Summer 2013 • Issue 48, page 23

Zigzagging Through the Complex World of Medical Marijuana Businesses

By Martin, Nancy*

The California Receivers Forum LA/OC Chapter’s July luncheon program focused on the challenges posed by medical marijuana. In both equity receiverships and rents-and-profits receiverships, the first order of business is determining whether the operating entity and/or tenant(s) are in compliance with state and local laws. A compliance checklist was provided in the program materials and is available on request. (See the box at the end of this article.)

Cultivation, storage, distribution and use of marijuana are all illegal under federal law. Jeremy Matz, former Assistant U.S. Attorney, speaking for himself alone, suggested that it is unlikely that “the feds” would prosecute a court-appointed receiver, even though federal law takes precedence over state law, because federal enforcement actions are focused on high volume, for-profit enterprises.

A receiver proposed for appointment in an equity receivership with a medical marijuana enterprise should ensure that the proposed order explicitly spells out the receiver’s duties as an agent of the Court in taking possession of and operating a medical marijuana business. David Pasternak’s order in Dehdashty vs. Gourmet Green Room, included in the program materials, is an example.

To be in compliance with state law, the operating entity must be either a cooperative or a collective; it cannot be a corporation, partnership, LLC, etc. It is imperative to maintain detailed records of all income and expenses, because prosecutors look for evidence of profit-taking by principals, members, employees, and vendors. The cooperative/collective itself should cultivate all marijuana sold to members, because it is unlikely that the receiver will be able to obtain detailed records of the cost of cultivation from a vendor.

Rents-and-profits receivers have diverse tightropes to walk. In addition to braving the buffeting winds of conflicting laws, the rents-and-profits receiver often must balance the competing demands of landlord vs. tenant, and tenant vs. tenant.

In a commercial property, whether or not a dispensary or grower is in compliance with state and local laws, terminating the tenancy by negotiation or eviction may be advisable, depending on the circumstances. Although cooperatives/ collectives typically pay rents that are multiples of current market rents, the presence of marijuana operations may be damaging to the market value of the property as a whole. The nature of the plaintiff, a federally chartered financial institution, for example, may ordain that federal law considerations are paramount, even if the tenant is in compliance with state and local laws.

The language in leases can cut both ways in commercial properties. Medical marijuana tenants, who expend substantial sums on tenant improvements and who pay very, very high rents, usually demand leases that specify that medical marijuana uses are permitted uses. Landlords who agree to those terms are pleased to accept above-market rents until they receive a get-rid-of-your-marijuana-tenant-or-else letter from the U.S. Attorney or local prosecutor. (Two examples of Department of Justice letters are in the program materials.) If the tenant refuses to vacate, and the landlord tries to evict on the basis of unlawful uses, recent case law suggests that the landlord will be unsuccessful — “You knew medical marijuana uses were unlawful when you signed the lease….” — leaving the landlord facing possible prosecution and forfeiture.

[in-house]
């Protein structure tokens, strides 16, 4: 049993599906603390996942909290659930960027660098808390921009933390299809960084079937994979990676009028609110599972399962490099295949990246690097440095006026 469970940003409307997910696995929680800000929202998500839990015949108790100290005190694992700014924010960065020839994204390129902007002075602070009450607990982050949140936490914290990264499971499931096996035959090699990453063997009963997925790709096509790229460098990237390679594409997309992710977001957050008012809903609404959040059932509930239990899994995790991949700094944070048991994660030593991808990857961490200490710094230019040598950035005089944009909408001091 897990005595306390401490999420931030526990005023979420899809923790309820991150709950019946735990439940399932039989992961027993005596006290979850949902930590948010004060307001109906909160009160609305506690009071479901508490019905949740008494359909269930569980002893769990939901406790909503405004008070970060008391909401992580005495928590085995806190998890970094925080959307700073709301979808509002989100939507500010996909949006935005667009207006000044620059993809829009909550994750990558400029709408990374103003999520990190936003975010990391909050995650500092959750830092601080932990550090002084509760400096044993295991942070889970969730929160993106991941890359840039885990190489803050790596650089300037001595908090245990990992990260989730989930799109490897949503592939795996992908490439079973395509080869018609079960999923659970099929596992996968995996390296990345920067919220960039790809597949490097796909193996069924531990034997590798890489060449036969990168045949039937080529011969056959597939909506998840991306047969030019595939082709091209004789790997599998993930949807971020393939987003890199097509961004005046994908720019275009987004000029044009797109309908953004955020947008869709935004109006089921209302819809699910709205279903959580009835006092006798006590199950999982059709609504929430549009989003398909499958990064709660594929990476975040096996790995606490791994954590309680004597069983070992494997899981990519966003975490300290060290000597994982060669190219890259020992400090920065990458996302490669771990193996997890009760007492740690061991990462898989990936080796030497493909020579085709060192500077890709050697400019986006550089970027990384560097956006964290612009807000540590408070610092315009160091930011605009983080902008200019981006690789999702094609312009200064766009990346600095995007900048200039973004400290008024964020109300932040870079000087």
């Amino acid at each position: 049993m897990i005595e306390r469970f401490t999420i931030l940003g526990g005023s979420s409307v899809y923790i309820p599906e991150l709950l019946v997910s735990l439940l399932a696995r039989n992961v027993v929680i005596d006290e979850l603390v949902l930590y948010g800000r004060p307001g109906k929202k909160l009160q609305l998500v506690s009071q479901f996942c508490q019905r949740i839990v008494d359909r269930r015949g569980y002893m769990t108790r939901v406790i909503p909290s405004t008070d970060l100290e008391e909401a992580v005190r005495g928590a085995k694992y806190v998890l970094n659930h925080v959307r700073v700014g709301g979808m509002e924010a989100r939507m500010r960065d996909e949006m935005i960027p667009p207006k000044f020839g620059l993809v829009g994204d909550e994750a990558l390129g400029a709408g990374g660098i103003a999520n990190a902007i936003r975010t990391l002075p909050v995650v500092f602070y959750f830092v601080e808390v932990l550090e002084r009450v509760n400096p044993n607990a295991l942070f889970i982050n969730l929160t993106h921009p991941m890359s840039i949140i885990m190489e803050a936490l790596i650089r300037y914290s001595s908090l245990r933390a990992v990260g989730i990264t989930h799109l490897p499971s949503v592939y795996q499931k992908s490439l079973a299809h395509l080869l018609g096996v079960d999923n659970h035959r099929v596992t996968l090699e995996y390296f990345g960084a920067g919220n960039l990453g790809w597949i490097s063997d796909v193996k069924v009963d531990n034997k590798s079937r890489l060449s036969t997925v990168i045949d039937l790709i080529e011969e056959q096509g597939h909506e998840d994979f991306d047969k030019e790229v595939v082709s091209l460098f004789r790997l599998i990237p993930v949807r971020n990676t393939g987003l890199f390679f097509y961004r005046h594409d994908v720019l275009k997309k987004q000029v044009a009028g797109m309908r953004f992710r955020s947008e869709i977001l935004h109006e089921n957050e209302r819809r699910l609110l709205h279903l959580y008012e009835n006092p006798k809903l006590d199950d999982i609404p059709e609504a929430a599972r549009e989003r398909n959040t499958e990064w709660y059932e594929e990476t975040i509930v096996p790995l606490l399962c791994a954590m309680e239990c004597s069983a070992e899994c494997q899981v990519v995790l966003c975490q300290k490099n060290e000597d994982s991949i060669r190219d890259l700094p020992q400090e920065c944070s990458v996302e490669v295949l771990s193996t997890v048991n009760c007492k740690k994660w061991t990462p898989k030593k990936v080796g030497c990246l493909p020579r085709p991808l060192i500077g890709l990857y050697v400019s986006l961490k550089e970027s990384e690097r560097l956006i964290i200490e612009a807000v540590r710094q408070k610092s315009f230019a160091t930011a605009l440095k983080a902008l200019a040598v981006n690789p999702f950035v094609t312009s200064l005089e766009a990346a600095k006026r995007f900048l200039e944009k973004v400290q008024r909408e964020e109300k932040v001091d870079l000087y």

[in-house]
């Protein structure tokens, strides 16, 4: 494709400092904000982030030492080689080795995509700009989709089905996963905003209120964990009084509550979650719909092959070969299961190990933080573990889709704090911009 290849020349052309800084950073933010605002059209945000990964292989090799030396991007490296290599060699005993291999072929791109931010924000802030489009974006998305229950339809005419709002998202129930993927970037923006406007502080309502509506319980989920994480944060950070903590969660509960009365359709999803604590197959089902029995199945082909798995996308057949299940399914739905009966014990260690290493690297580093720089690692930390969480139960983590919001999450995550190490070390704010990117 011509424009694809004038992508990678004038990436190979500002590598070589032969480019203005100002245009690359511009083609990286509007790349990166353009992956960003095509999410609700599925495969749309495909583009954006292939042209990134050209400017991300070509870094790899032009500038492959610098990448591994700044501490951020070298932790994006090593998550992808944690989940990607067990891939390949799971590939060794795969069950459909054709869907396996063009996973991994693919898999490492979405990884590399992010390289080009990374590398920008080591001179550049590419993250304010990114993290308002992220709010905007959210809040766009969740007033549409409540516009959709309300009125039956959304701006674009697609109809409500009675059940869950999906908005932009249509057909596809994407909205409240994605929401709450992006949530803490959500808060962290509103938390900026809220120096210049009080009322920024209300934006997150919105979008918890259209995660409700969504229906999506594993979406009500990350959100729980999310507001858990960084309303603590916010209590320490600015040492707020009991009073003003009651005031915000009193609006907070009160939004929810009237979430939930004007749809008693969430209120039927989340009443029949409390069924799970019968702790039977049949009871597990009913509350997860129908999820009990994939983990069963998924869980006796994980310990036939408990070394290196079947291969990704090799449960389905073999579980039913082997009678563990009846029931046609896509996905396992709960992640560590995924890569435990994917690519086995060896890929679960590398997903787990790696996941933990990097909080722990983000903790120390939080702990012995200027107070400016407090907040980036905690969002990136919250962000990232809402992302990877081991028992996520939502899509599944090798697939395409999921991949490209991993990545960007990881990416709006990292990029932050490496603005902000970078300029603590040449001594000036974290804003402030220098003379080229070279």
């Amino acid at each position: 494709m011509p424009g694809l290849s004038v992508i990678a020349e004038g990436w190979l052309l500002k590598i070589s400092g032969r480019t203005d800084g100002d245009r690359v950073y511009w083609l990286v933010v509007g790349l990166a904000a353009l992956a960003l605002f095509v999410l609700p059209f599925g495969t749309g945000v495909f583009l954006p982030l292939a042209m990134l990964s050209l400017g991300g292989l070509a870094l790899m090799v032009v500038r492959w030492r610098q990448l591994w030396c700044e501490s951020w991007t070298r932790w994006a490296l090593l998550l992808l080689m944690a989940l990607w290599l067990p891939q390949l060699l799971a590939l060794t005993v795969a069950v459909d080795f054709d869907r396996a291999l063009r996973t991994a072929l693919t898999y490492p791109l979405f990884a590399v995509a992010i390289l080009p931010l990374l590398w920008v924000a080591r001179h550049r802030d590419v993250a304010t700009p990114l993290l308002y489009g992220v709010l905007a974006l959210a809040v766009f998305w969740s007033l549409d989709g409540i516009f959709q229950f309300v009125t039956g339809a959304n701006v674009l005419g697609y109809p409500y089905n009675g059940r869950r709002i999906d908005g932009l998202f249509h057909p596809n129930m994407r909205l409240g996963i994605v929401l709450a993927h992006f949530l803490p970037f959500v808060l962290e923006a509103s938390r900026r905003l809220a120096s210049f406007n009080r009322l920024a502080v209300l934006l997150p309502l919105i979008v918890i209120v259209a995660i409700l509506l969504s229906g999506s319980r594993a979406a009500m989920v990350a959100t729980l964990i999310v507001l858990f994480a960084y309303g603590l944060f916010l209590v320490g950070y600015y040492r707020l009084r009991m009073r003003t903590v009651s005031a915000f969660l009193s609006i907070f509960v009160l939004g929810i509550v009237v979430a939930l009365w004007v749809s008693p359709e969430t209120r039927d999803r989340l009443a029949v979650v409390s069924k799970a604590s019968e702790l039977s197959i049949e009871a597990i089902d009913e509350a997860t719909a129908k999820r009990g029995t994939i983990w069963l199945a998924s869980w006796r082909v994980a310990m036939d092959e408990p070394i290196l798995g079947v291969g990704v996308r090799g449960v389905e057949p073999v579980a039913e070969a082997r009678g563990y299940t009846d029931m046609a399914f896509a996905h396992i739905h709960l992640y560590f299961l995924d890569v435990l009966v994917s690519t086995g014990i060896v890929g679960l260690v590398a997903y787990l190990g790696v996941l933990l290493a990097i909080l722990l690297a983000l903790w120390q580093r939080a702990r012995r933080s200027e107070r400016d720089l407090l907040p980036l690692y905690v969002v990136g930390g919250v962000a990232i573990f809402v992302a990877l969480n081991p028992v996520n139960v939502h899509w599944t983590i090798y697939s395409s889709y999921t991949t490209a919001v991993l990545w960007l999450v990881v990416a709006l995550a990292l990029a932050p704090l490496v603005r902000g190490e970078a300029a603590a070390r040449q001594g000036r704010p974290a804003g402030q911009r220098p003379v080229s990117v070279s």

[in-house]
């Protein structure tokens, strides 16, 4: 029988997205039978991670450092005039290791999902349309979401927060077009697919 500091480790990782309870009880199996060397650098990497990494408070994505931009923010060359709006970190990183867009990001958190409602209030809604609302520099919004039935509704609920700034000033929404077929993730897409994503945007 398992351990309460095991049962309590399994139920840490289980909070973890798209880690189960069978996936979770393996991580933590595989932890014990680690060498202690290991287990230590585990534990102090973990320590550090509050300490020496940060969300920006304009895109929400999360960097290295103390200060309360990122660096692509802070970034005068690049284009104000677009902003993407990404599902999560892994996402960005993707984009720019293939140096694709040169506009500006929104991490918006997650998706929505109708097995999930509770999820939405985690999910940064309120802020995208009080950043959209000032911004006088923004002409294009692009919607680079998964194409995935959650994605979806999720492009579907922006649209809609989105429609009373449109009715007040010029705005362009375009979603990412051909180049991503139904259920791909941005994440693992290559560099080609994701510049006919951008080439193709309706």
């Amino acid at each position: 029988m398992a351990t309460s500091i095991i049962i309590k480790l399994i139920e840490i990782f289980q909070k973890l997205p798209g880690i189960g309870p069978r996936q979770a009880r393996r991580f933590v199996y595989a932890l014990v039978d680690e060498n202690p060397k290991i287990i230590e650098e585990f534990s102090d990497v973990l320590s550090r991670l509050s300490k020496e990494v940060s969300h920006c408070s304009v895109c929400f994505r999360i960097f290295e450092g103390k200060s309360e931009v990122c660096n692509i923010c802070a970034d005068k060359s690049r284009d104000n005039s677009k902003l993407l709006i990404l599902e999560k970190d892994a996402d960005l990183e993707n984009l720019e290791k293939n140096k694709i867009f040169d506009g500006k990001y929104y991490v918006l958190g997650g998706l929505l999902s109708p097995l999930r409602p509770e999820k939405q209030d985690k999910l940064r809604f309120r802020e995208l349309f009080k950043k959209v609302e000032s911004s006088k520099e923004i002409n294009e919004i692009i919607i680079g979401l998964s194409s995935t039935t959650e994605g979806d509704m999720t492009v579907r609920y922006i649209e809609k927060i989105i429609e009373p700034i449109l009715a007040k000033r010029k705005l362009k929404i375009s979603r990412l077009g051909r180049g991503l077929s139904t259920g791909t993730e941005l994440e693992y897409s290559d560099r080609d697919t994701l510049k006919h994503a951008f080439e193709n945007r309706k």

In a residential property, the receiver’s decision tree is even more complex. If a tenant has a medical marijuana recommendation or approval (there is no such animal as a prescription for medical marijuana) and is otherwise in compliance with state and local laws, the receiver has limited options. In federally subsidized housing, HUD has a policy of zero tolerance of drugs, but enforcement of the policy, especially for “legitimate” patients, is problematic.

Residential tenants who smoke or grow marijuana, strictly for their personal use and with a recommendation, can pose particular problems in non-subsidized properties. Neighbors with children or elderly relatives at home, or neighbors with competing disabilities, may protest vociferously, yet despite official complaints, it is difficult to engage the cooperation of police or sheriffs without evidence of sales or distribution (partying) or use by minors. In these situations, negotiation is always the first choice, in preference to rolling the dice with an unlawful detainer action.

When renting to new residential tenants, receivers should ensure that rental agreements have the strongest possible “no smoking” and “no disruptive or unlawful activities” clauses. Even with such language, and especially in the absence of such language in old agreements, an unlawful detainer action may not be successful without considerable evidence of harm to others.

Special thanks to the outstanding panelists, Aaron C. Lachant, Fenton Nelson, LLP; Jeremy D. Matz, Bird, Marella, Boxer, Wolpert, Nessim, Drooks & Lincenberg, P.C.; Steven K. Lubell, Law Offices of Steven K. Lubell; Liz McDuffie, Medical Cannabis Caregivers Institute; Anthony J. Napolitano, Buchalter Nemer, P.C.

*Nancy L. Martin is President of Resolution Equity Partners, Inc. Her practice includes real estate, investment consulting, and fiduciary services, specializing in receiverships and asset administration. The firm provides services to financial institutions, servicers, investment funds, attorneys, accountants, private parties and government agencies.

For copies of the July CRF LA/OC program materials, or for referrals to other sources of education and training, or referrals to professionals with legal, brokerage or management experience in medical marijuana matters, please e-mail your informational request to Nancy Martin at